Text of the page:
I don’t think Kelly would’ve stayed if he didn’t think he could thrive. He could get another job if he wanted one. And I don’t think Swarbrick would’ve let him stick around if he didn’t have comfort that the football program—a team that he spends more time around than anybody outside the players and the coaches—was in good hands, and that this was a bad season, not a bad program.

That’s a really good question though, Irishdog. We’ve seen Bob Stoops rally. We’ve seen David Shaw bounce back, though neither pulled a four-win season. And for now, I think Kelly can, too. But it’s worth pointing out that the rumor everybody seemed to be fired up about, three-win & nine-loss Mark Dantonio, would be a huge coaching upgrade over Kelly is funny, considering Dantonio just took a College Football Playoff team and drove it off a cliff.

 

 

irishcatholic16: With reports that Brian Kelly is seeking job opportunities outside of Notre Dame then shortly after saying that he’s committed to Notre Dame along with him bolting Cincinnati in the same fashion (saying he would stay then leaving), do you think he will lose the trust of his team and could we see more decommits as a result? Will the team trust him knowing that he isn’t fully committed?

I have no belief that those reports are true. And I have no reason to think that Kelly’s team—seven years in—would have their trust of the man leading the program hinging on reports from national media pundits.

Are we still talking about the way he left Cincinnati? Because it sure looked to me an awful lot like every coach leaves their program—Tom Herman just the latest example of a coach left in an unwinnable situation, with the media ready to pounce by asking unanswerable questions.

Now don’t get me wrong, I don’t doubt that Kelly’s agent was talking to teams. He was. He’s the same guy that reps Herman, and a handful of other top-shelf coaches. But that’s what agents do. They talk about their clients, 99% of the time without the client ever having any idea he’s doing it.

 

 

bjc378:

I’ll ask the obvious question. Sorry, I didn’t listen to the podcast.

Do you (still) think BK should be the Irish coach next year? If so, how long of a leash do you give him next year and what changes would you demand? If not, or if he decides to coach elsewhere, what’s your wish list look like?

No apology necessary, first off, on the podcast. It’s supplemental, but listen for John Walters’ wisdom, it’s basically like telling your friends you subscribe to Newsweek.

As for BK, yes I do think he should be the coach next year. I don’t think Notre Dame is a program that should fire someone for a single bad season—period. I didn’t like it when they did it to Ty (in retrospect it was the right thing to do), and I wouldn’t like it if they did it to Kelly, a year off a ten-win season and a Fiesta Bowl appearance.

(Also worth noting, they don’t do it in hockey, basketball, baseball, soccer, or any other sport.)

As for the leash? That’s hard to say. I think we’ll know quite a bit about this team at the end of next September. They’ll have played Temple (the potential AAC champ coached by one of the nation’s underrated head coaches in Matt Rhule), Georgia, Boston College, Michigan State and—don’t laugh—Miami (Ohio), who has got it going now under Chuck Martin. So if that month goes sideways and the season does too, I won’t have any problem with Swarbrick trying to upgrade and make a change.

As for the wish list? No clue. Not at this point. I’ll take Jon Gruden off of it, so cross him off before anybody asks me. And any other NFL head coach.

But I’d start by looking at someone like Willie Taggart, a young Harbaugh protege who coached at Stanford and has now done good work as a head coach at both Western Kentucky and USF.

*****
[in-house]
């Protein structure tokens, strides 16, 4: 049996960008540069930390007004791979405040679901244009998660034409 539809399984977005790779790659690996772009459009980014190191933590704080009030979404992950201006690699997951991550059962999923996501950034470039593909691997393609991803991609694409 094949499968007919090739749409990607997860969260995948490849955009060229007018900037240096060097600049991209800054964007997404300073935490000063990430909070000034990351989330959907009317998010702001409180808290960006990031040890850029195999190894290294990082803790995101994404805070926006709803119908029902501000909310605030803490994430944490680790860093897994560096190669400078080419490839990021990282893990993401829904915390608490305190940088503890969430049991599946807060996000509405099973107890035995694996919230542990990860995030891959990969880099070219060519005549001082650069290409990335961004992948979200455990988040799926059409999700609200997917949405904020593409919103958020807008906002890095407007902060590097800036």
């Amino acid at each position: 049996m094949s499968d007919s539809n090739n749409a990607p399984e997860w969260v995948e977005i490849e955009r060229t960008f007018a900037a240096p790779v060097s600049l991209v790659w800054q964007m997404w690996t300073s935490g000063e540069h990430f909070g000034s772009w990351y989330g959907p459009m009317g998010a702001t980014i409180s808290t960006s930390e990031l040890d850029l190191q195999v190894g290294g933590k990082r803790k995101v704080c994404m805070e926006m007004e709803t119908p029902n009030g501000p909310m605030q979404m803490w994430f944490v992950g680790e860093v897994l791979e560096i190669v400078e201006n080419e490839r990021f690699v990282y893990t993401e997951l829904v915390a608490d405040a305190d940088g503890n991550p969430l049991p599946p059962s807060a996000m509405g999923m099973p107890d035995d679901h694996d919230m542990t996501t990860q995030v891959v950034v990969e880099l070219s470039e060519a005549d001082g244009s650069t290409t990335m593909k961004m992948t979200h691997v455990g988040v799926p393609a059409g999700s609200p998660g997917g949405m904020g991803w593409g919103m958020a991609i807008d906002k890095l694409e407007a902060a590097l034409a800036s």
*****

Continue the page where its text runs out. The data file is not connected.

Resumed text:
Drue Tranquill named first-team Academic All-American

Drue Tranquill
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Drue Tranquill was named a first-team Academic All-American. The junior safety, who returned from his second major knee injury during his three-year career, earned the honors after posting a 3.74 GPA in mechanical engineering.

Tranquill is Notre Dame’s first academic All-American since Corey Robinson earned the honor after the 2014 season. He finished second on the team in tackles with 79 and lead the team in solo stops with 52. He also had two TFLs and an interception.

Tranquill is Notre Dame’s 60th Academic All-American, the third-most of any school behind Nebraska and Penn State. He’s active in the university community, serving as a mentor for the Core Leadership Team for Lifeworks Ministry, and is a member of Notre Dame Christian Athletes. He is a also member of the Student-Athlete Advisory Council (SAAC) and Rosenthal Leadership Academy.

 

Postseason Mailbag: Now Open

SAN ANTONIO, TX - NOVEMBER 12: Notre Dame head coach Brian Kelly leads his team onto the field before the start of their game against Army in a NCAA college football game at the Alamodome on November 12, 2016 in San Antonio, Texas.  (Photo by Ronald Cortes/Getty Images)
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It’s been too long. Let’s talk about the season, the decisions ahead and where Notre Dame stands after its nightmare of a 2016 season.

Drop your questions on Twitter @KeithArnold or in the comments below.

 

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If you’re interested in hearing my recap on the USC game and where Notre Dame’s goes now that the season is over, give a listen to the latest episode of Blown Coverage, with Newsweek’s John Walters. 

 

Report: Zaire set to depart with graduate transfer

Malik Zaire
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The wheels are in motion for Malik Zaire‘s exit from Notre Dame. What felt like an inevitability after Zaire lost out to DeShone Kizer after the Texas game is now a reality, as the Ohio native is expected to receive his release tomorrow, according to a report from Pete Sampson at Irish Illustrated.

Sampson identified four programs as potential landing spots for Zaire: Florida, Pitt, Michigan State and Wisconsin, Power Five programs that all had better seasons (minus the Spartans) than Notre Dame. All have uncertainty atop their quarterback depth chart, though none look like guaranteed jobs.

With Notre Dame out of a bowl, Zaire can get a jump start on looking around, capable of taking visits and finding a home after the semester. That would let him join a program in time for spring drills, where he’d compete and be able to play out his final year of eligibility.

When Zaire leaves he’ll join a line of recent quarterbacks to finish their eligibility elsewhere. Dayne Crist, Andrew Hendrix, Gunner Kiel and Everett Golson all either played or were recruited by Brian Kelly and finished their careers elsewhere. That could leave a scenario—one many predict—where the top-two on Notre Dame’s depth chart depart, Kizer to the NFL and Zaire elsewhere, turning the keys over to Brandon Wimbush who redshirted this season.